[ Footnote 3 ] 12 Car. H. c. 19; 13 & 14 Car. II. c. 11; 6 & 7 W. & M. c. 1; 6 Geo. I. c. 21; 26 Geo. III. c. 59; 29 Geo. III. c. 68, 153; etc.; and see the article 'Excise,' etc., in Burn, Just. and Williams, Just., passim, and 2 Evans, St. 221, sub-pages 176, 190, 225, 361, 431, 447.
[ Footnote 4 ] Cooley, Const. Lim. 301-303. A very full and interesting account of this discussion will be found in the works of John Adams, vol. 2, Appendix A, pp. 523-525; vol. 10, pp. 183, 233, 244, 256, etc., and in Quincy's Reports, pp. 469-482; and see Paxton's Case, Id. 51-57, which was argued in November of the same year, (1761.) An elaborate history of the writs of assistance is given in the appendex to Quincy's Reports, above referred to, written by Horace Gray, Jr., Esq., now a member of this court.
[ Footnote 5 ] See 3 May, Const. Hist. England, c. 11; Broom, Const. Law, 558; Cox, Inst. Eng. Gov. 437.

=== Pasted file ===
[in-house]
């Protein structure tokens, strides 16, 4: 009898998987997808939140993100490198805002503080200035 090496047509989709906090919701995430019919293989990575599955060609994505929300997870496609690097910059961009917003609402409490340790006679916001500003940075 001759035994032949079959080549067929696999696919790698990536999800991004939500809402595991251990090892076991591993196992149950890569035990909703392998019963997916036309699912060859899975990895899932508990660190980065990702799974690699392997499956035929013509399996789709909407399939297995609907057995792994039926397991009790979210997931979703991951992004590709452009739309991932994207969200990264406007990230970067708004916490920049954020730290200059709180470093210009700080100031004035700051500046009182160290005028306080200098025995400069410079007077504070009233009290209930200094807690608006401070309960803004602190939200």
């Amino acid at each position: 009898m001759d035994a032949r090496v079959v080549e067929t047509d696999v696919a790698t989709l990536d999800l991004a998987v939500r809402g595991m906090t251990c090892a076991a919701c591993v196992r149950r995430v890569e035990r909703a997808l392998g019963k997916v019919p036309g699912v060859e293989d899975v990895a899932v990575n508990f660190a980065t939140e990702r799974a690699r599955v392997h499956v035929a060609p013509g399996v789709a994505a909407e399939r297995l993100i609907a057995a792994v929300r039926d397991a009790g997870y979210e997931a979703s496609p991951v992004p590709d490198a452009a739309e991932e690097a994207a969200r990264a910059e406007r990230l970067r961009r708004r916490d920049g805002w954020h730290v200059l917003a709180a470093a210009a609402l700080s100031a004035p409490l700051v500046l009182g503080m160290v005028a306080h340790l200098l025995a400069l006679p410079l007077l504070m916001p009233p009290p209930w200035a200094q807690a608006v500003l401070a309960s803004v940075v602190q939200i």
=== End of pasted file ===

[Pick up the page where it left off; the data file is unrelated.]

[ Footnote 6 ] See further as to searches and seizures, Story, Const. 1901, 1902, and notes; Cooley, Const. Lim. 299; Sedgw. St. & Const. Law, (2d Ed.) 498; Whart. Com. Amer. Law, 560; Robinson v. Richardson, 13 Gray, 454.
[ Footnote 7 ] Sixty-two years later a similar act was passed in England, viz., the act of 14 & 15 Vict. c. 99, 6. See Poll. Prod. Doc. 5.
[ Footnote 8 ] See Poll. Prod. Doc. 27; 77 Law Lib.
[ Footnote 9 ] VAUGHAN, C. J., in Sheppard v. Gosnold, Vaughan, 159, 172; approved by PARKER, C. B., in Mitchell v. Torup, Parker 227, 236.